Now, five years later, Character says, “I see a takeover of the city as Blacks are being forced to live other places because there are no jobs and no homes for many people to return to.” She concludes with a thought shared upon thought by many, “The world seems to be capitalizing from our loss, even five years later.”

From a Distance, a New Orleans Screenwriter/Playwright and Poet Speak

Screenwriter Clara Washington aka Sky wrote her first play at the young age of 16; however, it was in front students and teachers of the Orleans Parish Schools that she first produced and acted in a play.

After seeing the disappointments of the community, school officials and parents regarding the students’ performance on LEAP tests, Washington produced the play that showcased the teachers’ hard work and the efforts they made preparing students for the test. Aptly entitled, “I’ve Done My Share and Then Some,” the play was a huge success. She was asked to perform the play at McDonogh 35 High School for then-Mayor Marc Morial and UTNO, the teacher’s union. Says Washington, “The kids stood up at the end and kept clapping; they were so appreciative to see a teacher’s point of view.”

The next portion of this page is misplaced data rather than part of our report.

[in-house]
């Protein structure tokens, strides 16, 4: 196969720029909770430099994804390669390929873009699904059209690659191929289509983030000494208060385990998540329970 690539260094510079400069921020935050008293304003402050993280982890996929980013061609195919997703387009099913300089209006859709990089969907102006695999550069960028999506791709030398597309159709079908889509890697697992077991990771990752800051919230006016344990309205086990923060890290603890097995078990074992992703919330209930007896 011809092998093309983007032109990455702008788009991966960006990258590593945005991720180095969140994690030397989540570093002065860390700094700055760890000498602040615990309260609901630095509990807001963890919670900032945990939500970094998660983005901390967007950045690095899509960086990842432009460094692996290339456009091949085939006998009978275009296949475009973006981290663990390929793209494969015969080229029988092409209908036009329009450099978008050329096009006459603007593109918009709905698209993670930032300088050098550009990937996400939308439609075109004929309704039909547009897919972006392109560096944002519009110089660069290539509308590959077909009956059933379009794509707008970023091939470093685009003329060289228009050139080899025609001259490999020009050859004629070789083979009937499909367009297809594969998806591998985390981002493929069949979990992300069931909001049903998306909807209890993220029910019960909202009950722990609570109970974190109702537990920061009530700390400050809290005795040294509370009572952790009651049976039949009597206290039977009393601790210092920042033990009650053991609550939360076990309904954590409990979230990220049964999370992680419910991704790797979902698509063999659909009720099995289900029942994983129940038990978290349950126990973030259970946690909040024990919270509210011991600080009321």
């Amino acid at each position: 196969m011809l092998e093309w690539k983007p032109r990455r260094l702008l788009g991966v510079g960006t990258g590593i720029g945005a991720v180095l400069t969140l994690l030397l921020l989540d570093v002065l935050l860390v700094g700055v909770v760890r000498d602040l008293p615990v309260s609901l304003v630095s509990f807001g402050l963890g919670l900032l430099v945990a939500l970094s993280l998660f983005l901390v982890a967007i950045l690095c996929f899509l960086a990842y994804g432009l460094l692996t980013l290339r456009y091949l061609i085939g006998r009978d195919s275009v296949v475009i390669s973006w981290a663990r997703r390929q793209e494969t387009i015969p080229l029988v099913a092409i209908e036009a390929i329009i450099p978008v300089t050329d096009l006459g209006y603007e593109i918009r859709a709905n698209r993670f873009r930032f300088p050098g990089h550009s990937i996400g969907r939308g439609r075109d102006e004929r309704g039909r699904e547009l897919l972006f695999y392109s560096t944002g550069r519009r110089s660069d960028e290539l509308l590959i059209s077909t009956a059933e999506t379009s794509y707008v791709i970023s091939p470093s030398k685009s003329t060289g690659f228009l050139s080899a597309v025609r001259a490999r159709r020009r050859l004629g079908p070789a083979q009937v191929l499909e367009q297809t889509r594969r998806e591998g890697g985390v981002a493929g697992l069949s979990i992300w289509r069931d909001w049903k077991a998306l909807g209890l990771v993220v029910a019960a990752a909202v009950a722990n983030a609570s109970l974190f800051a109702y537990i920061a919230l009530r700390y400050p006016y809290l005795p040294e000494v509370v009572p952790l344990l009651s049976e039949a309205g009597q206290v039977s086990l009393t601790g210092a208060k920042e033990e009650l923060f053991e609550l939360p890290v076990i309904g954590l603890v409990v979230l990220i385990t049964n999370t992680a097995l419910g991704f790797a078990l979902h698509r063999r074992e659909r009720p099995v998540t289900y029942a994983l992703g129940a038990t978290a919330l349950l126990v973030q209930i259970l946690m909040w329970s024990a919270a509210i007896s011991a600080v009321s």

Washington has written scripts for movies, such as “Slippery Glass,” “A Diamond in a Milestone,” “Blue Skies,” and “Free,” as well as having authored several books and poetry. She has had spots in television commercials and was an extra in the movie "Déjà Vu," starring Denzel Washington.

Presently, Washington is living in Lafayette, longing for the day that she can return home even though she has some reservations. Early on, she worked with several clean-up efforts in the city. She moved to Plano, TX for a few months, and then returned to Lafayette, hoping that moving closer home would help in her attempts to return to the city she loves. “It’s been hard and I don’t think people understand what we’ve been through,” she says. “Five years later, and I am still dealing with some “resentment issues” that my oldest daughter, Diamond, is facing. Washington says her daughter, who was nine at the time, lost her German Shepherd dog in the storm. “She grieved so heavily for that dog, Princess. It has been difficult on the children as well as the adults. Washington says she “misses the city life, the people, and the culture of New Orleans;” and vows she will return to New Orleans some day soon.